[DWJ] What are you reading?

rohina rohinax at gmail.com
Tue Nov 3 00:03:57 EST 2009


Beware, I live!

Hem.

I am reading the Children's Book by A. S. Byatt, which is so fabulous, I am
reading it really slowly so it won't be over. In an act of pure altruism, I
just bought Unseen Academicals for my husband, and I am kindly not twitching
it out of his hands to read it first.

robyn

On Mon, Nov 2, 2009 at 9:19 PM, Melissa Proffitt <Melissa at proffitt.com>wrote:

> On Mon, 2 Nov 2009 14:16:25 -0500 (EST), deborah.dwj at suberic.net wrote:
>
> >I'm curious what people are reading. Me, mostly I'm caught up
> >with the materials I'm reading for class, but it's been so long
> >since we had a good general book discussion that I'm not sure
> >what we've talked about. I'm pretty sure we have never talked
> >about Jellicoe Road, and I'd really love to know if other people
> >read that one.
>
> I am reading--nothing, actually.  I go through these phases where I am
> positively afraid to begin reading anything with profound emotional impact
> for fear it will take over my whole life.  It happens.  So I had _Jellicoe
> Road_ on my shelf for a bit before it went back to the library, and neither
> _Fire_ nor _Catching Fire_ has been read, ditto the third Alcatraz book...I
> blame October and a five-week period of doing nothing but costumes.
>
> Mostly, I've been re-reading things with an eye to a new experience.  In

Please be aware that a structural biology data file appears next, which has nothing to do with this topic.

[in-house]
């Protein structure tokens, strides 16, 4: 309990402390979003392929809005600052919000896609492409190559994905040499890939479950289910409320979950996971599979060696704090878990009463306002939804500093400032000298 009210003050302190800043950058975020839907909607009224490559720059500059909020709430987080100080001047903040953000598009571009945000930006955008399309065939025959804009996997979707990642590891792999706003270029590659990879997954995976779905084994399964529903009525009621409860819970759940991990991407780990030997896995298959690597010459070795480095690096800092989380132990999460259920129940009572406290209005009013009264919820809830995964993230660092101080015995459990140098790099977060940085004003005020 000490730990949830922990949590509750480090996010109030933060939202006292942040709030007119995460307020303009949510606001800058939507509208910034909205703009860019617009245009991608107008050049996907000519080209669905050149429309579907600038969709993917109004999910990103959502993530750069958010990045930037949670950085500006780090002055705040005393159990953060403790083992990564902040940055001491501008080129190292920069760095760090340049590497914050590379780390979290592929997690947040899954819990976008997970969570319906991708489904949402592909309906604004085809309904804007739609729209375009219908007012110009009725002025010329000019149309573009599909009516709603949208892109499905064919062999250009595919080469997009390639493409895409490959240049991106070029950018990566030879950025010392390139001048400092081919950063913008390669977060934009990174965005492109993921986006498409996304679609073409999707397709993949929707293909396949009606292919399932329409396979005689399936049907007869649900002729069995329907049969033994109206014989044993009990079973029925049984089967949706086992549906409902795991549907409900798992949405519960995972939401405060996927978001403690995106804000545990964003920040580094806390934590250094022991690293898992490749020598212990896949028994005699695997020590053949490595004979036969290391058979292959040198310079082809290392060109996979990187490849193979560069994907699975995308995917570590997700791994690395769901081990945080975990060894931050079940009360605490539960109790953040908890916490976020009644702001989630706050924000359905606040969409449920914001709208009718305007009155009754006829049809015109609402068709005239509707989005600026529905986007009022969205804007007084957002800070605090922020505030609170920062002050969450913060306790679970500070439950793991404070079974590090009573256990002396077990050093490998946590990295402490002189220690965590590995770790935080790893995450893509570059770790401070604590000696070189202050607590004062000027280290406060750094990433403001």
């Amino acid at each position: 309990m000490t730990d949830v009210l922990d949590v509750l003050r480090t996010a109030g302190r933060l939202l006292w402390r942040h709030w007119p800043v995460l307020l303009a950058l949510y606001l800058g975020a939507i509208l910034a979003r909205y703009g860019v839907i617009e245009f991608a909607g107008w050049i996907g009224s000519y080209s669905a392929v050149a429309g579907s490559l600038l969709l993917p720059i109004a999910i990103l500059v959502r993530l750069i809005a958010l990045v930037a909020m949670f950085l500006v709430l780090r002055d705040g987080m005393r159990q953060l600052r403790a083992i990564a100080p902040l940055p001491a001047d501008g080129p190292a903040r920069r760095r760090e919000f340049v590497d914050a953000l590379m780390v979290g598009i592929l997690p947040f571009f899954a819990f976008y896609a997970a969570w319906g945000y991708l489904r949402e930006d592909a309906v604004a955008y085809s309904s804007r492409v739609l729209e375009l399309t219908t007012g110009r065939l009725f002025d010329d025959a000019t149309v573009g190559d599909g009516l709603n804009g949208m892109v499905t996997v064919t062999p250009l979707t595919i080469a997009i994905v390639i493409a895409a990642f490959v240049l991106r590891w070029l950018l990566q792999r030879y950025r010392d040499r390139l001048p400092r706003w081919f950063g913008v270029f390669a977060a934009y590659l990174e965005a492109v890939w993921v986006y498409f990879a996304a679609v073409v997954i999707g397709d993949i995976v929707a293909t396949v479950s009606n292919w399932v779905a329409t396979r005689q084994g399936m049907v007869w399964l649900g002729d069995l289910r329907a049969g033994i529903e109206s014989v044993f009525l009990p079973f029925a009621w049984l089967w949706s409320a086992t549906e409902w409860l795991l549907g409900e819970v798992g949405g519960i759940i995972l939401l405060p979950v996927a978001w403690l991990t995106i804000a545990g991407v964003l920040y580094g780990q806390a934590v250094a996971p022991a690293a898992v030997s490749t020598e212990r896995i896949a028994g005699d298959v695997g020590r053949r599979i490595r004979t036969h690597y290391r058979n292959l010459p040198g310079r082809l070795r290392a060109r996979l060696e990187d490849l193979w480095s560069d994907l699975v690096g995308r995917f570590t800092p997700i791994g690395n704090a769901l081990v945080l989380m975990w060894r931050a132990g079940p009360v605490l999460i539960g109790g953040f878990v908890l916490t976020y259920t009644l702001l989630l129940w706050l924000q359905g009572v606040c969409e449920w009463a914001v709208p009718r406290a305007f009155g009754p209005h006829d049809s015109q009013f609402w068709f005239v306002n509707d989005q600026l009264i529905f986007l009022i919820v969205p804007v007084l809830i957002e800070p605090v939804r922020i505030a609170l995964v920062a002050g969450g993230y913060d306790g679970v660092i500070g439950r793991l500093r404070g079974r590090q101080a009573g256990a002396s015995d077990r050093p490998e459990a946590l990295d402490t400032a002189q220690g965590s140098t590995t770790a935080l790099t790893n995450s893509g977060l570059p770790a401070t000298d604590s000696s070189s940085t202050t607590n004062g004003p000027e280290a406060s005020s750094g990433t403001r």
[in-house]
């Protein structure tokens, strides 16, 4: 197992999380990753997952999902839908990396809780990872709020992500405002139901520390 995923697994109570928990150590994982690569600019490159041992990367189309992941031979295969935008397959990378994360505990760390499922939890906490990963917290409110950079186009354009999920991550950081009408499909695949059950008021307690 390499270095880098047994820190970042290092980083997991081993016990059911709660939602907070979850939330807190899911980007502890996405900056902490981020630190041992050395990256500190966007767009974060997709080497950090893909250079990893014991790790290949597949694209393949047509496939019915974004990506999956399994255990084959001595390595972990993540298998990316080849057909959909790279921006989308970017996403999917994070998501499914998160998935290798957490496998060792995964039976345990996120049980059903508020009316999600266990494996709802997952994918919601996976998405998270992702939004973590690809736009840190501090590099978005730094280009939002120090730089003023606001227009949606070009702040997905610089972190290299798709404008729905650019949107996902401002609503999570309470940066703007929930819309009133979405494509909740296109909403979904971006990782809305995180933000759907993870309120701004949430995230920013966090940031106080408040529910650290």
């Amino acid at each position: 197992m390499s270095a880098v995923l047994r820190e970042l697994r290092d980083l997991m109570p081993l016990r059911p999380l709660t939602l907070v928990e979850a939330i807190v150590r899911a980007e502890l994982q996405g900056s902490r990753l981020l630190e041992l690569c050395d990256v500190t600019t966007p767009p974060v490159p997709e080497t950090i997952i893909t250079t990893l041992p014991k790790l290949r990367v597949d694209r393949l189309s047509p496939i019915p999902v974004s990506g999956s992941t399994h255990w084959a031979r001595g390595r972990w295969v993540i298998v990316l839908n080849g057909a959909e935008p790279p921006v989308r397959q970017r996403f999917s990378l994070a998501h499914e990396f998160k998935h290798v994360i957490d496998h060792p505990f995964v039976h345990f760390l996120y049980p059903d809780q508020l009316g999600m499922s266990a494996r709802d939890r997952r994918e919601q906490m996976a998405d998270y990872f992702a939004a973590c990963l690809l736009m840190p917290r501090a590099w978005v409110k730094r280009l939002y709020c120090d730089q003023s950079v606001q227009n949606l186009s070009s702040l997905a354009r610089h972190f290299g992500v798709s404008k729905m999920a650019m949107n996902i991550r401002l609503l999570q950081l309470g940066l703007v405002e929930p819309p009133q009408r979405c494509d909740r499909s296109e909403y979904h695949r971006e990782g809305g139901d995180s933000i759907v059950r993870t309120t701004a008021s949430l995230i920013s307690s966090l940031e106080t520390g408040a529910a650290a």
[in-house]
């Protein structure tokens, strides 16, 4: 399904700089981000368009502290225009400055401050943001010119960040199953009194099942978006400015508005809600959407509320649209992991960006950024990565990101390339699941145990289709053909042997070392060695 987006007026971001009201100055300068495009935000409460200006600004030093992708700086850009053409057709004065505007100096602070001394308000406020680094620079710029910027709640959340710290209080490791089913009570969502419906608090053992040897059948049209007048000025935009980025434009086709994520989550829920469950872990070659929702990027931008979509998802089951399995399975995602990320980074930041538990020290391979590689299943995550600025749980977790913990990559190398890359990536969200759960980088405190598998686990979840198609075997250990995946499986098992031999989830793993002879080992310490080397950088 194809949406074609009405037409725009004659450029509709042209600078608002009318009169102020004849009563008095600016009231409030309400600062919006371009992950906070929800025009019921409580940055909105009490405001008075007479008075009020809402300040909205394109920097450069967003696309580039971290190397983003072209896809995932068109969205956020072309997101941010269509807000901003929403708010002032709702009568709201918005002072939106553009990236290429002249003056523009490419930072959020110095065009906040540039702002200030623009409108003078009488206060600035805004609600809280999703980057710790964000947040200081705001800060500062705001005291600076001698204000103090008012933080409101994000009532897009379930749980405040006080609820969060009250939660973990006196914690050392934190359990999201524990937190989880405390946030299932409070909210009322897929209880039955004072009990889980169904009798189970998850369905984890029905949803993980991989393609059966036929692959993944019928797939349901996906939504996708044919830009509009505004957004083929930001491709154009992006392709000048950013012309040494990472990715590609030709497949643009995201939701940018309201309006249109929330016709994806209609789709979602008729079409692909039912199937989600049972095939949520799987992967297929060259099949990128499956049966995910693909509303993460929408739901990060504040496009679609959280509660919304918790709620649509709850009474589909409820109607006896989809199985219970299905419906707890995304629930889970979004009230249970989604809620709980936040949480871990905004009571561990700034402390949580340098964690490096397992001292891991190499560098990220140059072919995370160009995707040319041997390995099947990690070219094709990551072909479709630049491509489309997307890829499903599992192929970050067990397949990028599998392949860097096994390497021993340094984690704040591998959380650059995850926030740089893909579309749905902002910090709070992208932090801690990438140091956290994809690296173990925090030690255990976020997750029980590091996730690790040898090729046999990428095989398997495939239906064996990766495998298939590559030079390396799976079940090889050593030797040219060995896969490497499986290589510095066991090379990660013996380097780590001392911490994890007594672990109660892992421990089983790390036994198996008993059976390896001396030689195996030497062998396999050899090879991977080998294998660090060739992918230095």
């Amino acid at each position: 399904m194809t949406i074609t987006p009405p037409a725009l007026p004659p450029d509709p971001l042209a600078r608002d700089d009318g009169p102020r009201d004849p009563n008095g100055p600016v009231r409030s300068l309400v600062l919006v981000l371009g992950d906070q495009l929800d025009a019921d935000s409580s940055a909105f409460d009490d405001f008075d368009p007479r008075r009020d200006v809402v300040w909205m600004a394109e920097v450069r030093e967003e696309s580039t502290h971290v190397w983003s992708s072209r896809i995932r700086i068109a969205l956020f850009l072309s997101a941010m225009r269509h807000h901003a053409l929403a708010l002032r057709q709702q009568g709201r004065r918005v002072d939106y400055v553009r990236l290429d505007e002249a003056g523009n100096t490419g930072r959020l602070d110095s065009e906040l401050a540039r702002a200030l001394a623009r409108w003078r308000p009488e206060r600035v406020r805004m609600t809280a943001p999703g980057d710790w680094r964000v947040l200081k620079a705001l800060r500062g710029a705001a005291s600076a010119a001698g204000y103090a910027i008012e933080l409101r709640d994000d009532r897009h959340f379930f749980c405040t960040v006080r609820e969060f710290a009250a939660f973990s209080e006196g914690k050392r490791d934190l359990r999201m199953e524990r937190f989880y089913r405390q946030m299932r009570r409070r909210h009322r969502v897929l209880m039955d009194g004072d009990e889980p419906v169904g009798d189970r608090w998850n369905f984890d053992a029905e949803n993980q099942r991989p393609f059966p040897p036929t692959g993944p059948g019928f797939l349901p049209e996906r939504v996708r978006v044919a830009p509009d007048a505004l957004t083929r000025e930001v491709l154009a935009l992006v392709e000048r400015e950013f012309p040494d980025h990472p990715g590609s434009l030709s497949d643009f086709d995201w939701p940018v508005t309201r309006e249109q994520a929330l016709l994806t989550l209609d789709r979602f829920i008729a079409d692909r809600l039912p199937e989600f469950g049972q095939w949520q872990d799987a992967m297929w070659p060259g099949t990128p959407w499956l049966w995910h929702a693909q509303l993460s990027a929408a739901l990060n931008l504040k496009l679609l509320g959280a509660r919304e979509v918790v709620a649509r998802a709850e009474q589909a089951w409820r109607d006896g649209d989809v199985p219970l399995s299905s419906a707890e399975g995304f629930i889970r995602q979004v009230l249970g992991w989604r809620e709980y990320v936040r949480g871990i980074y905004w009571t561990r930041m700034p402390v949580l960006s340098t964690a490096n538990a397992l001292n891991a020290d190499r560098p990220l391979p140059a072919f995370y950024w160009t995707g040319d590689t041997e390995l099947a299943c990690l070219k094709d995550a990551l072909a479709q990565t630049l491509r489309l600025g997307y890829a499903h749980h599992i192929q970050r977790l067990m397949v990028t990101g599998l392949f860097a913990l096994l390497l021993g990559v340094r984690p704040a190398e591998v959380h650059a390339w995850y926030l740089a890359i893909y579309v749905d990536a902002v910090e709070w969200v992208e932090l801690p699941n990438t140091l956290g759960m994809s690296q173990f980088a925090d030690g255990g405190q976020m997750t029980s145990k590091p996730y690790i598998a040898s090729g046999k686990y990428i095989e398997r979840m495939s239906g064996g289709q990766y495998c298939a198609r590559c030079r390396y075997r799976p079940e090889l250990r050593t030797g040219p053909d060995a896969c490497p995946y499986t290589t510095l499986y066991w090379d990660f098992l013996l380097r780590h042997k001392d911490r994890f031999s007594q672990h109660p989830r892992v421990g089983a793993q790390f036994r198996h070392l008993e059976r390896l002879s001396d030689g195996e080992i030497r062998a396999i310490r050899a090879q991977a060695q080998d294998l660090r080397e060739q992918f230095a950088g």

> particular I enjoyed _The Barsoom Project_, book two of the Dream Park
> novels by Larry Niven and Steven Barnes.  It is mainly a murder mystery,
> but
> the primary subplot is about weight: how we feel about it, how we gain or
> lose it, etc.  I like that all the different characters have different body
> types and different attitudes towards their bodies.  Plus, it's always fun
> to imagine a place where you could LARP in a fully immersive and reactive
> environment.
>
> I started a blog as an extension of my reading journal; it's much easier
> for
> me to type than handwrite, so I don't feel the need to shorten an entry for
> the sake of my poor aching hands.  Of course, then I didn't keep up with it
> for, that's right, all of October.  If anyone is interested, it's at
> www.janessafari.com (it's there if you're not interested, too).  :)
>
> I hope your course is going well, Deborah.  I read _The Shadow Speaker_
> based on your class list and liked it very much.  That reminds me that the
> other thing I'm doing for the new year (aside from keeping up my blog) is
> starting to read from a list of Classic Books I've Never Read But Probably
> Should Have.  The idea is based on a reading group an acquaintance of mine
> is in; they read English (I think just English, might be English-language)
> novels that are commonly regarded as classics that the group members never
> actually read in school.  I don't think you can really create a definitive
> list of must-reads, and the idea is *definitely* not that one cannot be
> well-read without having experienced these books, but there are plenty of
> novels I've never read and it would be nice to have some sort of guideline
> for choosing them.  (My list is probably going to be packed with Dickens,
> for whom I developed an early distaste that intellectually I know is
> ridiculous, but the feeling is still strong.)  So if anyone's interested in
> posting, say, a list of ten classic novels that changed your life, I'd be
> glad of the input.
>
> Melissa Proffitt
>
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